Namco Namco Museum DS
- It comes packed with tons of extras including game descriptions, a music/sfx sampler, and gallery shots of original instruction cards, fliers and the list goes on
- Sometimes the resolution isn't that good so you won't be able to read the Japanese writing that comes up on the screen (if you can read Japanese in the first place is a whole other thing...)
The collection itself is great, but the way it's been fleshed out is really impressive. The full-fledged treatment of each game makes this edition of Namco Museum really feel like a museum. Sceptics wondering whether it's worth it should be more than satisfied, especially with Pac-Man Vs. in the line-up. Retro gamers, head over to the DS aisle.
There seems to be no end to Namco Museums, but this one is the first for DS, so let's see what it has to offer.
Pac-Man is the obvious obligatory entry. There are three shooters: Galaxian, its sequel Galaga, and Xevious. Rounding out Arcade mode we have Mappy, The Tower of Druaga, and Dig Dug II. In addition to these (for the most part) heavily anthologised entries, there is one super nifty highlight; Pac-Man Vs.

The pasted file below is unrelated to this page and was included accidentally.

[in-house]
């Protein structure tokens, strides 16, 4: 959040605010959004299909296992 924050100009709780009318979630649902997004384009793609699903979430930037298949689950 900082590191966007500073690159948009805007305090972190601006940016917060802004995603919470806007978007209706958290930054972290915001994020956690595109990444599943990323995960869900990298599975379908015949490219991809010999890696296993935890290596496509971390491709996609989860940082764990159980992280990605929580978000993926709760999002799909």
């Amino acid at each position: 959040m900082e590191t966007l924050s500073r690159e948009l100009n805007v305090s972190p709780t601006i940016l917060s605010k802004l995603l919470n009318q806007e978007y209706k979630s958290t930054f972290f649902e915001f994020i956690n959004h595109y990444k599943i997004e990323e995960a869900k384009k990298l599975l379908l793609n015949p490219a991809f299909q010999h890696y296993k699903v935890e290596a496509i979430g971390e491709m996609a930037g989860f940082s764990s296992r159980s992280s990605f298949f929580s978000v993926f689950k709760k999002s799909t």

Is it still retro if it's being rereleased again?
You'll get your kicks reminiscing about days of yore with the old arcade games. Galaga is still cooler than Galaxian since you can shoot faster and capture back your stolen ship for double blasters. Mappy is still opening doors into cats, and Dig Dug II is still a weird departure from the first one, what, with all the sinking islands. Pac-Man Vs., however, has previously only been available on the GameCube as a free bonus with R: Racing Evolution, Pac-Man World 2, or I-Ninja, and even then you could play it only if you had a GameBoy Advance and connector cable.
If you (understandably) don't remember this game, it gangs up three players as ghosts on one Pac-Man. The ghosts have a limited field of vision, while Pac-Man retains full view of the maze. Pac-Man is still eating lots of pellets, but the ghosts score points as well (especially for touching Pac-Man) so it turns into a frenzied multiplayer score attack. Having Vs. come to wireless DS multiplayer is an awesome chance for those who missed the GC iteration to get hooked.
Namco Museum DS is also packed with tons of extras including game descriptions, a music/sfx sampler, and gallery shots of original instruction cards (although, in some cases the resolution makes it hard to read the Japanese -- if you can read Japanese at all), fliers, even the system boards. More impressive still is the crazy array of settings ranging from controlling the number of lives, to "hardcore options" like whether or not to fix certain glitches. You can even -- no joke -- use your stylus to putz with virtual arcade DIP switches.
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